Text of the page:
Drums wide open / chain on cymbal for sizzle*

Drums wide open / chain on cymbal for sizzle*

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About Carl

Carl has been a professional drummer & percussionist for over 30 years. He has played on over 80 Integrity Music projects; Maranatha Praise Band recordings 7 thru 10, & numerous other Christian, Pop, Country, Jazz, & Commercial projects.

Comments

  1. Well said, Carl. You model this wonderfully. Many times I have been playing with a team somewhere and just wish that you were the one on drums, at other times I have had the blessing of playing with you and, because of your heart and your skill and sensitivity, I just breathe a sigh of gratitude and relief. Always a joy to play with you and hear you. Thanks friend- excited about your new book!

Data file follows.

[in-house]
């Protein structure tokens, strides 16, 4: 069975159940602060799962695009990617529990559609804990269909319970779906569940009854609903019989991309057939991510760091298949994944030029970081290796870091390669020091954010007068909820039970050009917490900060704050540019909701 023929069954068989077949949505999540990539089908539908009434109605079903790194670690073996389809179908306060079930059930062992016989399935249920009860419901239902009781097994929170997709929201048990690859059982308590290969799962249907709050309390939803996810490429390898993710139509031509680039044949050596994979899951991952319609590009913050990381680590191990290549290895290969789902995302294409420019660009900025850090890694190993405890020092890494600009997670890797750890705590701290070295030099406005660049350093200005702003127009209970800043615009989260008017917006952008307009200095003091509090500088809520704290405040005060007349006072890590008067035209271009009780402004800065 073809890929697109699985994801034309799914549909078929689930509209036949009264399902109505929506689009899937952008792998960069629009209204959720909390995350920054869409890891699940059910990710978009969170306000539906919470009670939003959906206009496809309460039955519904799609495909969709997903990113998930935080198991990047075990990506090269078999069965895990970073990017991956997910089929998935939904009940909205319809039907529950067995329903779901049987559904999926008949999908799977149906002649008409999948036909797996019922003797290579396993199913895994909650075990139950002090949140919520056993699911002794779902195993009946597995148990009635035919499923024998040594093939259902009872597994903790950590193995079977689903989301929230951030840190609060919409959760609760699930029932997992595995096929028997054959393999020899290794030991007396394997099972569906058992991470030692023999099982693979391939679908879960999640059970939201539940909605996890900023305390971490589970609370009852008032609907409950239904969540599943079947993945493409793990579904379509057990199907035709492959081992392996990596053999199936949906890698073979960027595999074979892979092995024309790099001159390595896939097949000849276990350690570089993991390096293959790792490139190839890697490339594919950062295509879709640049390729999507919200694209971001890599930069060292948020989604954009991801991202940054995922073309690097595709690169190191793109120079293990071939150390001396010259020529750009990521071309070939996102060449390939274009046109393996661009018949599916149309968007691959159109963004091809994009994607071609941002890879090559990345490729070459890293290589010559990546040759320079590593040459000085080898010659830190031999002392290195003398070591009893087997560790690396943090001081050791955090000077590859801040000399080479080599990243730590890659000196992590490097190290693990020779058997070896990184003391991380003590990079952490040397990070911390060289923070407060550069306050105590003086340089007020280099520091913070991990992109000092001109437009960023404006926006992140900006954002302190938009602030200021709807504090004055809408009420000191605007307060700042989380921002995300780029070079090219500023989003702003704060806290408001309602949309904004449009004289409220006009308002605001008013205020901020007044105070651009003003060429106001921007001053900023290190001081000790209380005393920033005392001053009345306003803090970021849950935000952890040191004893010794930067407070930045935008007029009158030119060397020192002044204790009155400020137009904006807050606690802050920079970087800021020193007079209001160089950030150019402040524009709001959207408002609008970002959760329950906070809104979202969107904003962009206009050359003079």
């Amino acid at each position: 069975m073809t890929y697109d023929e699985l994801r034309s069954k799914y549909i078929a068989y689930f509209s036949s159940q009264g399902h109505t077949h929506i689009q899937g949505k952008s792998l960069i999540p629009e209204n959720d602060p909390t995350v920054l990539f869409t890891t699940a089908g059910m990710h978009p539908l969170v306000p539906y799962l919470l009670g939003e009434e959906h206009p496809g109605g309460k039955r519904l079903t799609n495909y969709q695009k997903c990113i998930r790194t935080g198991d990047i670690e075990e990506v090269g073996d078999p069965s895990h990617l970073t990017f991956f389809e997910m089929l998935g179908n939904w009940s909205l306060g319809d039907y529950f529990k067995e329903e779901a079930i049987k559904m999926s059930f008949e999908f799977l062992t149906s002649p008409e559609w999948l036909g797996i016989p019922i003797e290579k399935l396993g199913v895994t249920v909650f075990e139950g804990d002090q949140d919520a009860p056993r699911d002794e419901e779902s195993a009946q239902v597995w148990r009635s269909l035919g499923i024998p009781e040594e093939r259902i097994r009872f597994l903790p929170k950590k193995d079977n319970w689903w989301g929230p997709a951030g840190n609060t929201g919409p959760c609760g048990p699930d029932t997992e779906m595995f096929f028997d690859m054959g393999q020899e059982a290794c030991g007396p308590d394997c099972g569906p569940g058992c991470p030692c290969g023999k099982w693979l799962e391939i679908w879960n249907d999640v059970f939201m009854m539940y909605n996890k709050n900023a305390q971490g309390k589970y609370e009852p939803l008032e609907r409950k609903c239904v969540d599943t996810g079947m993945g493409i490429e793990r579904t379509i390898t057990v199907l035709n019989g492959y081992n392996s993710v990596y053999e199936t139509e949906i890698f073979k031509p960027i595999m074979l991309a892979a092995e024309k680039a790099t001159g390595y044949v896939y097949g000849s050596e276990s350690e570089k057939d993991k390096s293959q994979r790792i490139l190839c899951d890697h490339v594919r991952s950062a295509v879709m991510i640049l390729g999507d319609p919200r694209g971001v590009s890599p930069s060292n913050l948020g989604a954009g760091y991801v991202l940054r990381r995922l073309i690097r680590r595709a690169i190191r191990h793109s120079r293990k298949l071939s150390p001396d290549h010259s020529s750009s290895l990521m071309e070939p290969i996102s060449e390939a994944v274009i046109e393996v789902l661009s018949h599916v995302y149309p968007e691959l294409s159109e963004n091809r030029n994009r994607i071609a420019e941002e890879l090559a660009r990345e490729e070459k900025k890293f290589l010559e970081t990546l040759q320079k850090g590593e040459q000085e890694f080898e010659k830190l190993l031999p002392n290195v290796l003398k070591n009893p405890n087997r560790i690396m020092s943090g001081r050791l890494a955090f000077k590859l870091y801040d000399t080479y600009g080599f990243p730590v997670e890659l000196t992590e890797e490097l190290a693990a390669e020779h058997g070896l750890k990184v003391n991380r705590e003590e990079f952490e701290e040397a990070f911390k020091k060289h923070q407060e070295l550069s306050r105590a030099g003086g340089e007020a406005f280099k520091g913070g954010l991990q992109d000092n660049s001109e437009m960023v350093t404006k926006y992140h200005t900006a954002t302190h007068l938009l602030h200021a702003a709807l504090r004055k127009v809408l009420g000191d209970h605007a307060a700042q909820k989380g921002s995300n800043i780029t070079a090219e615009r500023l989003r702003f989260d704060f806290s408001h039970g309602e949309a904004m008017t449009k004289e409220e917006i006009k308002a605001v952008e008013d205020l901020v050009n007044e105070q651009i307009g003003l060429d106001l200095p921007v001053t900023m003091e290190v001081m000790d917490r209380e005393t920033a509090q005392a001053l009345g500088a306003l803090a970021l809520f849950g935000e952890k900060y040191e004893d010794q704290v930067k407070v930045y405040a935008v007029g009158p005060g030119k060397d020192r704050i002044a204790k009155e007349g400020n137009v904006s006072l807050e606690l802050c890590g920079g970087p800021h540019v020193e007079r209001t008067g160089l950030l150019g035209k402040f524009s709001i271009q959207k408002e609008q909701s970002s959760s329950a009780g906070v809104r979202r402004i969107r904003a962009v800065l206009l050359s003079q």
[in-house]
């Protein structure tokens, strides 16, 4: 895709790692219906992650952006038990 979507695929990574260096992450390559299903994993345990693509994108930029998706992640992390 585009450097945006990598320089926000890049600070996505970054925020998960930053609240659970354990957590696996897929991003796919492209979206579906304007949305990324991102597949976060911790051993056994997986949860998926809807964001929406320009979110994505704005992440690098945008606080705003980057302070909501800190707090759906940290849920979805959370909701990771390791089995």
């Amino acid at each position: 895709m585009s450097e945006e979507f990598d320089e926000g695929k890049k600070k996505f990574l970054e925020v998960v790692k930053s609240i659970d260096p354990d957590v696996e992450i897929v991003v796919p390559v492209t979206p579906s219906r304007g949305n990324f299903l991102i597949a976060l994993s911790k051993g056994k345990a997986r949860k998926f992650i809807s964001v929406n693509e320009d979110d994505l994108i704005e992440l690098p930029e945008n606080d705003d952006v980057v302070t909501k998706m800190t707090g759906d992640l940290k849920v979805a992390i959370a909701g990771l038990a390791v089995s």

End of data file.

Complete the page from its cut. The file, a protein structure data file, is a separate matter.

• LOL.. yea David, I know what ya mean. Only if every musician would live by this code. 🙂 We can only dream. Peace, Carl

  2. Ralph Pace Jr says:

    Great word Carl…!!! Sure is true my brother & friend!

  3. Great post Carl! very very true.

  4. John Odom says:

    Carl I totally agree with you. As drummers we all have our own ways of playing and a particular sound in our head. But our role is to give the worship or band leader the sound and feel they want. I always teach my students that we are to enhance the music. Each part of the band or worship team is a part that makes up the whole. As drummers we are there to keep a good solid groove and to do everything we can the make the music the best it can be.